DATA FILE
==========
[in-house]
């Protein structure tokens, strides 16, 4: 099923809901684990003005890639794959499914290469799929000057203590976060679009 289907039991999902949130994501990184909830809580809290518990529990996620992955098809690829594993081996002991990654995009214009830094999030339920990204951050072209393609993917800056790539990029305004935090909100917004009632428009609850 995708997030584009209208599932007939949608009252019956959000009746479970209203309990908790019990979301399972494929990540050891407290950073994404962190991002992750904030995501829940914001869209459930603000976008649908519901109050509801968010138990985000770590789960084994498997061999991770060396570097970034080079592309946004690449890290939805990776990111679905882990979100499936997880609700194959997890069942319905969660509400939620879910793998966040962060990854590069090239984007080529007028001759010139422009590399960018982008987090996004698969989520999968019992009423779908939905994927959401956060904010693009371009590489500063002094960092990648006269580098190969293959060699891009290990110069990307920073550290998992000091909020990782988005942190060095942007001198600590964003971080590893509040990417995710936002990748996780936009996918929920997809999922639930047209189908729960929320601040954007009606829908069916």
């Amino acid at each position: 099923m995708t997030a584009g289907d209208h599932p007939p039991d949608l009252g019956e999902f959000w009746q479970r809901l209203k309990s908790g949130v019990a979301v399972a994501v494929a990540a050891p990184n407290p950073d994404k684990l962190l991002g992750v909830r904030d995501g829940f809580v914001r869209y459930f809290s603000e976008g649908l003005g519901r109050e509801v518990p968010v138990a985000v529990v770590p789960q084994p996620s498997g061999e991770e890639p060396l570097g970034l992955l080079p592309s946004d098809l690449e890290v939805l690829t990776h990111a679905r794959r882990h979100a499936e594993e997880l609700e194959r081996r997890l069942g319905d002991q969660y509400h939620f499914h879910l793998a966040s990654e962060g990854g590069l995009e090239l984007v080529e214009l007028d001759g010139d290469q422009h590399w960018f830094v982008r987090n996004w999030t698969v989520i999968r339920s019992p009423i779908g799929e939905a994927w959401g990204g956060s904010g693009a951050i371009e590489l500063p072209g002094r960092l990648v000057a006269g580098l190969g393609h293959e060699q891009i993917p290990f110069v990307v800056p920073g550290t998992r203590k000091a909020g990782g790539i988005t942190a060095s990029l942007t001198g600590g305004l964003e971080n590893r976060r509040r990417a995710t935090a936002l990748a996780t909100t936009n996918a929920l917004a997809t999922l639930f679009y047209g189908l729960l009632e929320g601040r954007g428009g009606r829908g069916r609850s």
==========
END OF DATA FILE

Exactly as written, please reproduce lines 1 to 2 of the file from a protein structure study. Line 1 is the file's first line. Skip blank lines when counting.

[in-house]
């Protein structure tokens, strides 16, 4: 099923809901684990003005890639794959499914290469799929000057203590976060679009 289907039991999902949130994501990184909830809580809290518990529990996620992955098809690829594993081996002991990654995009214009830094999030339920990204951050072209393609993917800056790539990029305004935090909100917004009632428009609850 995708997030584009209208599932007939949608009252019956959000009746479970209203309990908790019990979301399972494929990540050891407290950073994404962190991002992750904030995501829940914001869209459930603000976008649908519901109050509801968010138990985000770590789960084994498997061999991770060396570097970034080079592309946004690449890290939805990776990111679905882990979100499936997880609700194959997890069942319905969660509400939620879910793998966040962060990854590069090239984007080529007028001759010139422009590399960018982008987090996004698969989520999968019992009423779908939905994927959401956060904010693009371009590489500063002094960092990648006269580098190969293959060699891009290990110069990307920073550290998992000091909020990782988005942190060095942007001198600590964003971080590893509040990417995710936002990748996780936009996918929920997809999922639930047209189908729960929320601040954007009606829908069916």